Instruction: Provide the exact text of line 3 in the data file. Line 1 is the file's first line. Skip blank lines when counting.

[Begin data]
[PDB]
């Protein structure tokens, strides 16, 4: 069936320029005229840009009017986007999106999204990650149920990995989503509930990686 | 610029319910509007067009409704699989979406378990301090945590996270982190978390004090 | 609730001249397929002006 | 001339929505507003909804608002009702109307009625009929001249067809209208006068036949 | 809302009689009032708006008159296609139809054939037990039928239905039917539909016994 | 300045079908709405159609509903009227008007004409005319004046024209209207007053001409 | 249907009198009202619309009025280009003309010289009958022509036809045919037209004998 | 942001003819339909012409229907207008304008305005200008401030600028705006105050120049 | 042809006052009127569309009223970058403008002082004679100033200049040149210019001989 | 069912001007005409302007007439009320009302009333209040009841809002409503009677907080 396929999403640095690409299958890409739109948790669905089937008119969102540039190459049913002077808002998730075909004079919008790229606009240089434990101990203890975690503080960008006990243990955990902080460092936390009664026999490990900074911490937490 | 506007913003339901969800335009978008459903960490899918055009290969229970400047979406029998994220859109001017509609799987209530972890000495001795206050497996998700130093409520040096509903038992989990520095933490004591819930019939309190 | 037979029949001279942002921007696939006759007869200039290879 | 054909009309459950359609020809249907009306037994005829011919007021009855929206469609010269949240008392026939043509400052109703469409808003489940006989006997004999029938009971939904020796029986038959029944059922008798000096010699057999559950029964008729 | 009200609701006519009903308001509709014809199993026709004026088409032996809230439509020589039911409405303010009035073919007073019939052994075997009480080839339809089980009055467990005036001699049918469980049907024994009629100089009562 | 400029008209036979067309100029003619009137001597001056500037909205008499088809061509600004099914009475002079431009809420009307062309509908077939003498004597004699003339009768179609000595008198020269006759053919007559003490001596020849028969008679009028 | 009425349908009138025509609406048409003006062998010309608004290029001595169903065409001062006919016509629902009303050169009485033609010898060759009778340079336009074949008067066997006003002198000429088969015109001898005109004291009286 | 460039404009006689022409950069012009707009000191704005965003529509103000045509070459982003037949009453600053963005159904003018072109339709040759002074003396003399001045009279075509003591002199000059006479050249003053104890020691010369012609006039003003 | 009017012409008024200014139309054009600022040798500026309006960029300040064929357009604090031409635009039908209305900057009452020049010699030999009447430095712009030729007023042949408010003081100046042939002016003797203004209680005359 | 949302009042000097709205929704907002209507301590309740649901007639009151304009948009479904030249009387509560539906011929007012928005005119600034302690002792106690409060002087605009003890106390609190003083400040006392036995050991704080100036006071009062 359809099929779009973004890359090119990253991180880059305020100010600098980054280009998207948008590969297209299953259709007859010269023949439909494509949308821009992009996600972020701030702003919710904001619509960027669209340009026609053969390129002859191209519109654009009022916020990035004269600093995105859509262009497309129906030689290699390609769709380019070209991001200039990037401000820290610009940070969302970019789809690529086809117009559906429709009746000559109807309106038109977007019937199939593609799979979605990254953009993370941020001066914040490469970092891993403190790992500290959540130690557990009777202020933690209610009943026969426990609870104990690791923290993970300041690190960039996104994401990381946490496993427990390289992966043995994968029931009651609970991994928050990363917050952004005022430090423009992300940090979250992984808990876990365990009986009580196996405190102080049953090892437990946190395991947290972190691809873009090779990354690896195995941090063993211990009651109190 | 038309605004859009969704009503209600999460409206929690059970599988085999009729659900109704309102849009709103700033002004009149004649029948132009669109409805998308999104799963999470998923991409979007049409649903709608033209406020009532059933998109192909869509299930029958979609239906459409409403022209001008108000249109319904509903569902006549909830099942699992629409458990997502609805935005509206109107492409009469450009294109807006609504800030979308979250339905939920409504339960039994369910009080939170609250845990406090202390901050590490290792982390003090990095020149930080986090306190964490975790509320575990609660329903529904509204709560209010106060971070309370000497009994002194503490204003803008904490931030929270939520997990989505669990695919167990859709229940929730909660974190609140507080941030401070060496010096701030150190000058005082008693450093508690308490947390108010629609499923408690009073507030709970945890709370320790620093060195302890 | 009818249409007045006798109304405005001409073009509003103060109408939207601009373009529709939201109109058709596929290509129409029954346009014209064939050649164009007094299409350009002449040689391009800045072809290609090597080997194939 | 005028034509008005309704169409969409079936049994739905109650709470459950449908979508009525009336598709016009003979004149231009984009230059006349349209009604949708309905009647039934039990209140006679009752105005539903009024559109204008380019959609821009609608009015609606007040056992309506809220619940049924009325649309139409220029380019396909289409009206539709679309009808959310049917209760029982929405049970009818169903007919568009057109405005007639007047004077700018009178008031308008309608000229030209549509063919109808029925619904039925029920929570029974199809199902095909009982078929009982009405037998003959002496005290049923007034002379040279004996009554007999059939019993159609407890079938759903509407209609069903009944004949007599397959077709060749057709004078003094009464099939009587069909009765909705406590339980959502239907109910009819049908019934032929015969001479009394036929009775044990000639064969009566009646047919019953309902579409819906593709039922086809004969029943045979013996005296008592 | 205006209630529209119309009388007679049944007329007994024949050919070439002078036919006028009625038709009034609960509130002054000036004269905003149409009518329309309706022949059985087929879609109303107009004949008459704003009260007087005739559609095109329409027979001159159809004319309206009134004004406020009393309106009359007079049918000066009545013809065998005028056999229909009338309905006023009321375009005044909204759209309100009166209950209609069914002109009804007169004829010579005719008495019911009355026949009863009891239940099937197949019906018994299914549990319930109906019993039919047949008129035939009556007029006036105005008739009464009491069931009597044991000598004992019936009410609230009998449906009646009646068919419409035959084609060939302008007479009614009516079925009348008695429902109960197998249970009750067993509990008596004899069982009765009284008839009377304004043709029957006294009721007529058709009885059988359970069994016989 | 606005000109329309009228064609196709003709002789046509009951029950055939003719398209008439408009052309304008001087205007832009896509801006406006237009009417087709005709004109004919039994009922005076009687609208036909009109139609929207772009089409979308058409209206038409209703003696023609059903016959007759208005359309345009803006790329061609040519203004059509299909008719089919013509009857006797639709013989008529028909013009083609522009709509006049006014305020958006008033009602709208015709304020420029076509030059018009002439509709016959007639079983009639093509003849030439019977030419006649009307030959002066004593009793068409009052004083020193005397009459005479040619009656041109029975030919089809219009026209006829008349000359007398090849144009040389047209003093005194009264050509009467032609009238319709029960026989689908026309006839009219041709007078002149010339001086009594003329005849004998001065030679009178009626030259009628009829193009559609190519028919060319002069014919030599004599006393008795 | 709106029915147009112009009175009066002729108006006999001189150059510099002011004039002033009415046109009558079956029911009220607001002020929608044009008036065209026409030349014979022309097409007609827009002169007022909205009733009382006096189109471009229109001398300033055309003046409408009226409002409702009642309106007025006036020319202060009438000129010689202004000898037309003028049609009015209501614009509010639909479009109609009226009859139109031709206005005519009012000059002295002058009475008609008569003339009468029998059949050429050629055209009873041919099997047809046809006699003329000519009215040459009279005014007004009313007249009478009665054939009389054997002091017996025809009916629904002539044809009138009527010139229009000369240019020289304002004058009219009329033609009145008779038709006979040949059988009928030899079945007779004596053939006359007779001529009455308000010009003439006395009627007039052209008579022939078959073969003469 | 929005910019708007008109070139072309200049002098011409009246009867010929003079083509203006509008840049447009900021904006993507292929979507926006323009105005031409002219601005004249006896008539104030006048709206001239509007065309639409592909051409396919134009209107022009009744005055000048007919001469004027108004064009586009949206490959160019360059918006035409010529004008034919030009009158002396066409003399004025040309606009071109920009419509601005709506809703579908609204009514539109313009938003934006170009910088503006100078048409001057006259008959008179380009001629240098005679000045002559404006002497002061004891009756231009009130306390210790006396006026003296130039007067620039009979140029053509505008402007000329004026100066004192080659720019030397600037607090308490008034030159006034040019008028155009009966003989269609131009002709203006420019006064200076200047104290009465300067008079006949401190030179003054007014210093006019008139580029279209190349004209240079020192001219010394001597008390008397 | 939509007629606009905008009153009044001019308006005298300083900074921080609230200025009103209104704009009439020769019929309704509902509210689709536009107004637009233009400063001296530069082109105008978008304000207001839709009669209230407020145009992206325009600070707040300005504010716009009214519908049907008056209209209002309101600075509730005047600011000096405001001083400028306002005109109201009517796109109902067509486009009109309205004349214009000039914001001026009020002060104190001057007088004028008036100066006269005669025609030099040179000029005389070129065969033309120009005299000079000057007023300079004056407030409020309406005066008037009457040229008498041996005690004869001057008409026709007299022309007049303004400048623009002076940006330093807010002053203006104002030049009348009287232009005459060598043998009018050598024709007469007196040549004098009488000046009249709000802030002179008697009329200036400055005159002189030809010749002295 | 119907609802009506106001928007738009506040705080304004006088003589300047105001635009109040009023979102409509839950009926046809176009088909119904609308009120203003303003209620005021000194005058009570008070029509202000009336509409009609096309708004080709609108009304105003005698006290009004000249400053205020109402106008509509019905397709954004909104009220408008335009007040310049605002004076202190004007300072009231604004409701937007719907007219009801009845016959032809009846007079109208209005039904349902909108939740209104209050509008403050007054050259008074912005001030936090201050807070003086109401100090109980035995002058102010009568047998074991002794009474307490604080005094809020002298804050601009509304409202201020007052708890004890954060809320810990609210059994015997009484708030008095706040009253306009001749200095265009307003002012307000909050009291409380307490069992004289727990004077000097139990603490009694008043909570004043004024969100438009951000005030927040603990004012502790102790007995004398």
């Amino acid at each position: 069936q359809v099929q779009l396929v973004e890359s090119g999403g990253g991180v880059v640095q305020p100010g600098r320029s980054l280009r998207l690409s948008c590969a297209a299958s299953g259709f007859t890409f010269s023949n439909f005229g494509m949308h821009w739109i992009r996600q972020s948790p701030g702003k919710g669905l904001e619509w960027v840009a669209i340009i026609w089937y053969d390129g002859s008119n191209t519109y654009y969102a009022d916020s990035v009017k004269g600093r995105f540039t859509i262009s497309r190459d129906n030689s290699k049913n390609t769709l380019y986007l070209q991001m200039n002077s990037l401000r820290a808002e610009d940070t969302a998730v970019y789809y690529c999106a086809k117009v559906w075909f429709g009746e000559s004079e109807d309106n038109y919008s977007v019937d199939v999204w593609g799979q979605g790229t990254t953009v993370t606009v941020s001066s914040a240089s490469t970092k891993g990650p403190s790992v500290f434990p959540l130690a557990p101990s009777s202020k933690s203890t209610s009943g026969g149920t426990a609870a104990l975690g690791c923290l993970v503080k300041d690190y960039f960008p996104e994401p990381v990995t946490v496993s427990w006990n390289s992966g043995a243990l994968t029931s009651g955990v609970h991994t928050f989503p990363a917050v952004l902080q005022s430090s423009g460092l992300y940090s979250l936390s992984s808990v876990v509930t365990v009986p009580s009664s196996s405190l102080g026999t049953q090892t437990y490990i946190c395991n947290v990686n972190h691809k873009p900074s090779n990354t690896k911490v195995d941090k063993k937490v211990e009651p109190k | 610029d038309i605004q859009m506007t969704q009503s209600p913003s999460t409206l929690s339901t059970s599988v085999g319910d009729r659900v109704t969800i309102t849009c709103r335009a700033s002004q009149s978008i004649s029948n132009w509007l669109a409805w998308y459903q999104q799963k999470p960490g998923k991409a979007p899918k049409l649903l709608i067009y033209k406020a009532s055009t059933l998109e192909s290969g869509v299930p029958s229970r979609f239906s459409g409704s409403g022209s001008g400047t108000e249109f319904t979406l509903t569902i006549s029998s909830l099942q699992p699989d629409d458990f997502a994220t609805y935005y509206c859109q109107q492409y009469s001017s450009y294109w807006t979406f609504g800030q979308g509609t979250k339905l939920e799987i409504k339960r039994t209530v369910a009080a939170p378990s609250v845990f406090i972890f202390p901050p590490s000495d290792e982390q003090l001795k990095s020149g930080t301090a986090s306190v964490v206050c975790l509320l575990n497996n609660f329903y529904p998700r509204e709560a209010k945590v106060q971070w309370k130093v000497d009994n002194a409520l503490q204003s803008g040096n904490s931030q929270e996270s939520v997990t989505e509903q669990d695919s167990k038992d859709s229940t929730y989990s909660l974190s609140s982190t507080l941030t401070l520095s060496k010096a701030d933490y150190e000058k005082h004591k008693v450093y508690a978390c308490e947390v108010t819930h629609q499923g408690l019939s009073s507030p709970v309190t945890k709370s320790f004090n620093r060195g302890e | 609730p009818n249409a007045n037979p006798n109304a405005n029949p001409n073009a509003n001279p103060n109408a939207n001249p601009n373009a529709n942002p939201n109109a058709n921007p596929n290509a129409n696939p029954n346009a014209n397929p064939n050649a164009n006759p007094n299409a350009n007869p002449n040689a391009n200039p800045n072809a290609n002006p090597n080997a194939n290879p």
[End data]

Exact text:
């Amino acid at each position: 069936q359809v099929q779009l396929v973004e890359s090119g999403g990253g991180v880059v640095q305020p100010g600098r320029s980054l280009r998207l690409s948008c590969a297209a299958s299953g259709f007859t890409f010269s023949n439909f005229g494509m949308h821009w739109i992009r996600q972020s948790p701030g702003k919710g669905l904001e619509w960027v840009a669209i340009i026609w089937y053969d390129g002859s008119n191209t519109y654009y969102a009022d916020s990035v009017k004269g600093r995105f540039t859509i262009s497309r190459d129906n030689s290699k049913n390609t769709l380019y986007l070209q991001m200039n002077s990037l401000r820290a808002e610009d940070t969302a998730v970019y789809y690529c999106a086809k117009v559906w075909f429709g009746e000559s004079e109807d309106n038109y919008s977007v019937d199939v999204w593609g799979q979605g790229t990254t953009v993370t606009v941020s001066s914040a240089s490469t970092k891993g990650p403190s790992v500290f434990p959540l130690a557990p101990s009777s202020k933690s203890t209610s009943g026969g149920t426990a609870a104990l975690g690791c923290l993970v503080k300041d690190y960039f960008p996104e994401p990381v990995t946490v496993s427990w006990n390289s992966g043995a243990l994968t029931s009651g955990v609970h991994t928050f989503p990363a917050v952004l902080q005022s430090s423009g460092l992300y940090s979250l936390s992984s808990v876990v509930t365990v009986p009580s009664s196996s405190l102080g026999t049953q090892t437990y490990i946190c395991n947290v990686n972190h691809k873009p900074s090779n990354t690896k911490v195995d941090k063993k937490v211990e009651p109190k | 610029d038309i605004q859009m506007t969704q009503s209600p913003s999460t409206l929690s339901t059970s599988v085999g319910d009729r659900v109704t969800i309102t849009c709103r335009a700033s002004q009149s978008i004649s029948n132009w509007l669109a409805w998308y459903q999104q799963k999470p960490g998923k991409a979007p899918k049409l649903l709608i067009y033209k406020a009532s055009t059933l998109e192909s290969g869509v299930p029958s229970r979609f239906s459409g409704s409403g022209s001008g400047t108000e249109f319904t979406l509903t569902i006549s029998s909830l099942q699992p699989d629409d458990f997502a994220t609805y935005y509206c859109q109107q492409y009469s001017s450009y294109w807006t979406f609504g800030q979308g509609t979250k339905l939920e799987i409504k339960r039994t209530v369910a009080a939170p378990s609250v845990f406090i972890f202390p901050p590490s000495d290792e982390q003090l001795k990095s020149g930080t301090a986090s306190v964490v206050c975790l509320l575990n497996n609660f329903y529904p998700r509204e709560a209010k945590v106060q971070w309370k130093v000497d009994n002194a409520l503490q204003s803008g040096n904490s931030q929270e996270s939520v997990t989505e509903q669990d695919s167990k038992d859709s229940t929730y989990s909660l974190s609140s982190t507080l941030t401070l520095s060496k010096a701030d933490y150190e000058k005082h004591k008693v450093y508690a978390c308490e947390v108010t819930h629609q499923g408690l019939s009073s507030p709970v309190t945890k709370s320790f004090n620093r060195g302890e | 609730p009818n249409a007045n037979p006798n109304a405005n029949p001409n073009a509003n001279p103060n109408a939207n001249p601009n373009a529709n942002p939201n109109a058709n921007p596929n290509a129409n696939p029954n346009a014209n397929p064939n050649a164009n006759p007094n299409a350009n007869p002449n040689a391009n200039p800045n072809a290609n002006p090597n080997a194939n290879p």